April 16, 2024


 Although scientists regularly swear that reproductive cloning is unethical because it is unsafe, almost none of them grasp the nettle of whether it would be ethical if it were safe. Fortunately there are bioethicists who can do the hard yards for them. Writing in the current issue of the Journal of Medical Ethics, D. Elsner, of the University of Melbourne, argues that the right to reproductive freedom outweighs the possible harm done to cloned childen. "People wishing to reproduce by cloning should be able to do so, provided that there is no reasonable alternative, and trials of HRC [human reproductive cloning] as an experimental medical procedure should not be prohibited." However, Elsner baulks at declaring that cloning should attract government funding — for the time being, at least.

But what about the possible harm to a child? Most cloned animals suffer from poor health and, like Dolly the sheep, die early. Having seen the deformities which afflict cloned animals, scientists feel that it would be cruel to create a cloned human.

Elsner responds that existence is better than non-existence. Furthermore, parents and doctors know that children created through IVF face a substantially higher risk of bad health and birth defects and yet no one is calling for IVF clinics to be closed down. "Few people would seriously suggest that IVF, with all the benefits it has brought to infertile people, should be banned on the basis of these findings." IVF, too, had its early failures and seemed terribly unsafe in the 1970s. One popular IVF technique, intracytoplasmic sperm injection, was hardly tested on animals, and introduced without an experimental phase.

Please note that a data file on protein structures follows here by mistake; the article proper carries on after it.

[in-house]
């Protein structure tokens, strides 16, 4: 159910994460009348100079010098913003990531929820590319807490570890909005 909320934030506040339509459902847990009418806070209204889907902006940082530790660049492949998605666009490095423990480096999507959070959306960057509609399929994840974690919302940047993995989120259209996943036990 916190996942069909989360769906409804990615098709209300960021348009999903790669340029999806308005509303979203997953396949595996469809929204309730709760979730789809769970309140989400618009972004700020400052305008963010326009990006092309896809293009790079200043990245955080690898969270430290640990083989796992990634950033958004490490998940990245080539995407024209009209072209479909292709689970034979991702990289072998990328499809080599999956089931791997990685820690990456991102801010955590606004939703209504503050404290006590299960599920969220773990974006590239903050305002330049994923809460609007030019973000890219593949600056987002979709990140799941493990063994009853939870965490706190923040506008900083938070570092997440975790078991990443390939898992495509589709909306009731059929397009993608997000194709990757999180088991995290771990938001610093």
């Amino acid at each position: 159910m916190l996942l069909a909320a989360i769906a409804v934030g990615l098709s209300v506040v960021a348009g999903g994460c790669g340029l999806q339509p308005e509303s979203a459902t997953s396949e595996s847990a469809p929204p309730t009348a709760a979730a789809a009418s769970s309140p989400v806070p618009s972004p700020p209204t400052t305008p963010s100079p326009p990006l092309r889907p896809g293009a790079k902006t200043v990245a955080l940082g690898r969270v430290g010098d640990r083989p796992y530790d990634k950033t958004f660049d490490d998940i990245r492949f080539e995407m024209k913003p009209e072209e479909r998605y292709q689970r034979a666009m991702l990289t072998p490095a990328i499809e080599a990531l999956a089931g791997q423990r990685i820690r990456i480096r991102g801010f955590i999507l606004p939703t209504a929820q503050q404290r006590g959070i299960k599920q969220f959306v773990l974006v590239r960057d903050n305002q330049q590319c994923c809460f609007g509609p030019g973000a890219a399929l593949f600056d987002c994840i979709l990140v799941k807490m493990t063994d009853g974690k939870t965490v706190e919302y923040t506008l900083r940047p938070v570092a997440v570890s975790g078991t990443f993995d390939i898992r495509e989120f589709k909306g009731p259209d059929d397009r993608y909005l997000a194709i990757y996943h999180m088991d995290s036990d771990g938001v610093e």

As one of a portfolio of techniques for artificial reproduction, reproductive cloning could be useful in at least two circumstances. First, a demand for genetic relatedness. Although at first blush it might sound grotesque and egocentric to create a child with the same genetic make-up as oneself, this is already one of the main reasons why people use IVF to conceive a child. Otherwise they would adopt children instead of making them in a Petri dish. Second, for spare parts. Children could be created as a source of healthy tissue for adopted siblings who have no genetic match. Since this is already an accepted practice at many IVF clinics, it is difficult to argue that children should not be cloned for the same purpose.